|Statement||Andrés Eiríksson & Cormac Ó Gráda.|
|Contributions||Ó Gráda, Cormac., Irish Famine Network.|
|LC Classifications||DA950.7 .E5 1995|
|The Physical Object|
|Pagination||xi, 68 p. :|
|Number of Pages||68|
|LC Control Number||96121618|
Add tags for "Estate records of the Irish famine: a second guide to famine archives, ". Be the first. Records held in Irish and non-Irish repositories will be indexed in Hayes’s Manuscript Sources for the History of Irish Civilisation. It will also be necessary to check the ‘Miscellaneous’, ‘Pre Deeds’, and ‘Estate Maps and Rentals’ finding aids in the Reading Room of the National Archives to trace the most modern accessions. Andr s Eir ksson and Cormac Gr da, Estate Records of the Irish Famine: A Second Guide to Famine Archives , Dublin Donal F Begley Editor, Irish Genealogy: A Record Finder, Dublin John Grenham, Tracing Your Irish Ancestors, Dublin Landed Estate Records Estate papers are an excellent source of information for those trying to locate ancestors in the nineteenth century and are a useful pre and post famine census substitute. Rental volumes relating to the Newry portion of the Kilmorey Estate can be consulted in the Collection.
For almost two centuries between and , the vast majority of Irish people lived as tenants on large estates. The records of these estates, which include many rent books and tenants' lists, are scattered, with the largest holdings in the National Library of Ireland and the Public Record Office of Northern Ireland. Estate Records These records offer the best opportunity to trace Irish ancestors into the 18th and even the 17th centuries. They include information about the wealthy families who once owned great swathes of . The Great Famine (Irish: an Gorta Mór [anˠ ˈɡɔɾˠt̪ˠə ˈmˠoːɾˠ]), also known as the Great Hunger or the Great Starvation and sometimes referred to as the Irish Potato Famine mostly outside Ireland, was a period of mass starvation and disease in Ireland from to With the most severely affected areas in the west and south of Ireland, where the Irish language was dominant. Estate records. Genealogical Office. History & access Official records Other records Research material Indexes GO MSS GO MSS Directories. Dublin Countrywide Provincial. Newspapers. Irish Famine orphans in Australia (2 vols., Genealogical society of Victoria, & ).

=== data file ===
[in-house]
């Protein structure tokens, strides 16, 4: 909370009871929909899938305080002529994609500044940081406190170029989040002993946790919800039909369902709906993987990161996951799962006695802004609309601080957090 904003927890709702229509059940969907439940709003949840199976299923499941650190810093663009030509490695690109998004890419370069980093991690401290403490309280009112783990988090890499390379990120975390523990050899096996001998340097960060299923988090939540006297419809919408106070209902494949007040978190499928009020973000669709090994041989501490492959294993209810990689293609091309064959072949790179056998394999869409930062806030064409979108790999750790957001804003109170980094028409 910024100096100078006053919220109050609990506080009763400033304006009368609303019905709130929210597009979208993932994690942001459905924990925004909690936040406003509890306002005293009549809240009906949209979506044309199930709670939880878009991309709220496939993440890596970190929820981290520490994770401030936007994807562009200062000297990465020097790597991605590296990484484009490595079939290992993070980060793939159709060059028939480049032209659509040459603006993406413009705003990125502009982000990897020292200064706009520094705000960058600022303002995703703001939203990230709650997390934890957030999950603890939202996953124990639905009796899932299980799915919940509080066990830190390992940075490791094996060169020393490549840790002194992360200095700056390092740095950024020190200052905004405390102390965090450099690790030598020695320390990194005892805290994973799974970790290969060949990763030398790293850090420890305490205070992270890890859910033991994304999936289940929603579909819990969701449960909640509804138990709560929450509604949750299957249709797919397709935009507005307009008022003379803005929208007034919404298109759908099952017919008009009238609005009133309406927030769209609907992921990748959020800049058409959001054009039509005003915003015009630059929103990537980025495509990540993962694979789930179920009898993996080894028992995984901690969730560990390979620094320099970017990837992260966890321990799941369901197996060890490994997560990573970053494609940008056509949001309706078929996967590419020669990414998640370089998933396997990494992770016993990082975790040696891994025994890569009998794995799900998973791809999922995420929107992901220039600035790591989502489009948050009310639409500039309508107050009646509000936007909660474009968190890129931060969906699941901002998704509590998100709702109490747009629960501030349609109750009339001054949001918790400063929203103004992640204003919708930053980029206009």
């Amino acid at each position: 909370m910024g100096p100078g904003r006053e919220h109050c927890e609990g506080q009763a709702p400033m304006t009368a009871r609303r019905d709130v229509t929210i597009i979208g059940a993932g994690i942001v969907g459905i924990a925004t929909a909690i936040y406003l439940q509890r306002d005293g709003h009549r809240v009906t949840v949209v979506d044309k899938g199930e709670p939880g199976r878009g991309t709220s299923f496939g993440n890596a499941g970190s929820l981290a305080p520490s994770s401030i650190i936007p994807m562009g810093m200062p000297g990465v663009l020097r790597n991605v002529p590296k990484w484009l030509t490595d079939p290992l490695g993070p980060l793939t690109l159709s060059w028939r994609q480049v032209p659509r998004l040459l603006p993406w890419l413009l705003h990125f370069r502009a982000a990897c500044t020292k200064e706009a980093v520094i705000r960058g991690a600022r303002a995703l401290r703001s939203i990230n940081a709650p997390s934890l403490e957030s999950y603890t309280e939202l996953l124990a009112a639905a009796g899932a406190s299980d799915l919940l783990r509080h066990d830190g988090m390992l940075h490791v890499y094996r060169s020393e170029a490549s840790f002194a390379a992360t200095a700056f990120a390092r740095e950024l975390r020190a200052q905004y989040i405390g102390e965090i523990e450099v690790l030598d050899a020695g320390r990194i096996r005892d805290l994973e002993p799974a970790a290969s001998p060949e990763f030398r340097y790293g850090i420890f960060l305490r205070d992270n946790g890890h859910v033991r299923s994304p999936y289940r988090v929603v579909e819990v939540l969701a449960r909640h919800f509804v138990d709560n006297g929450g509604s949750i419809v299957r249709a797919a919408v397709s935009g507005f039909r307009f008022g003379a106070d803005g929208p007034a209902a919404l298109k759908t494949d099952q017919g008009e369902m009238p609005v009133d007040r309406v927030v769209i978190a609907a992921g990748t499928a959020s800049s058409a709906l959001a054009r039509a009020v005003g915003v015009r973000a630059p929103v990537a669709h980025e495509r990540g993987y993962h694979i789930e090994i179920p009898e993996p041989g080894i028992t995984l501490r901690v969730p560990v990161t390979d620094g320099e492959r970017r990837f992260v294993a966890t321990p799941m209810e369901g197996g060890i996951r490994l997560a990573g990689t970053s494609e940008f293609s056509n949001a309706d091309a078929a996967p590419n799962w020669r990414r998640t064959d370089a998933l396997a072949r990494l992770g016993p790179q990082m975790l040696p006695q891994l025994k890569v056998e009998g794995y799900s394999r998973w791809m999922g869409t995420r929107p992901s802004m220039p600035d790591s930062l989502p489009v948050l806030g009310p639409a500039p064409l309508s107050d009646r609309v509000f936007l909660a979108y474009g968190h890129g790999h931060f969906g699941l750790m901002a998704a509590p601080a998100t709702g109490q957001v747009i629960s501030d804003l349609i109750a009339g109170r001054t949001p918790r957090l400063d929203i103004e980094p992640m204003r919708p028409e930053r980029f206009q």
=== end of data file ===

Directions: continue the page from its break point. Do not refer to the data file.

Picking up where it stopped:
It records Irish, English, Scottish, and Welsh immigrants arriving at the main US ports. For the port of New York, the database covers the years between and For Boston, Baltimore, New Orleans, and Philadelphia the database covers only the famine years between and Access to the database is free through this website. Records of Irish people who emigrated to Canada during the Great Famine have been translated into English and digitalised. Millions of people were forced to leave Ireland during the famine and many made their way to Montreal, Canada. Some of the emigrants were cared for by the Grey Nuns in fever sheds in the city. Tithe Applotment Books () Records of tithes paid by tenants to the Church of Ireland. There are records for almost every parish, giving the names of occupiers, the amount of land held, and amount to be paid in tithes. You can now search the Tithe Applotment Books online at the National Library website, free of charge. The Great Famine (Irish: an Gorta Mór, [anˠ ˈgɔɾˠt̪ˠa mˠoːɾˠ]) or the Great Hunger was a period of mass starvation, disease, and emigration in Ireland between and It is sometimes referred to, mostly outside Ireland, as the Irish Potato Famine, because about .